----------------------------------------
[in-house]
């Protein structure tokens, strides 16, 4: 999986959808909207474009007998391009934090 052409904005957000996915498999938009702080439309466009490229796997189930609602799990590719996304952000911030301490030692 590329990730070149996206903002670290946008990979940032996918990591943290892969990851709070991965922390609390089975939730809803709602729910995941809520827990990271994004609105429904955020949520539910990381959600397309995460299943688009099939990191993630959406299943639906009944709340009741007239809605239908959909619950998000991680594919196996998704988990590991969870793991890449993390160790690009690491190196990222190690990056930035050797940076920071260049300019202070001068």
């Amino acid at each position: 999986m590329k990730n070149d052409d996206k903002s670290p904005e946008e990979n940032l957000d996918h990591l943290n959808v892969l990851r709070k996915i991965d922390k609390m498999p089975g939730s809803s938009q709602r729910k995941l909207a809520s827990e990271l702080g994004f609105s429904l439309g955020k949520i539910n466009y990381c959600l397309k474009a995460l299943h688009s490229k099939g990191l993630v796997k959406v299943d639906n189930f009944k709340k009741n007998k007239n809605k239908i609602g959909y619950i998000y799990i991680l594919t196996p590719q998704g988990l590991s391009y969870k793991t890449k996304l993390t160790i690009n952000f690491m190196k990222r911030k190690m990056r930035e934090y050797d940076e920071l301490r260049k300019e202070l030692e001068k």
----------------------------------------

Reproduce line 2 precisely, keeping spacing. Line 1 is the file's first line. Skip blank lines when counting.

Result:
């Protein structure tokens, strides 16, 4: 999986959808909207474009007998391009934090 052409904005957000996915498999938009702080439309466009490229796997189930609602799990590719996304952000911030301490030692 590329990730070149996206903002670290946008990979940032996918990591943290892969990851709070991965922390609390089975939730809803709602729910995941809520827990990271994004609105429904955020949520539910990381959600397309995460299943688009099939990191993630959406299943639906009944709340009741007239809605239908959909619950998000991680594919196996998704988990590991969870793991890449993390160790690009690491190196990222190690990056930035050797940076920071260049300019202070001068």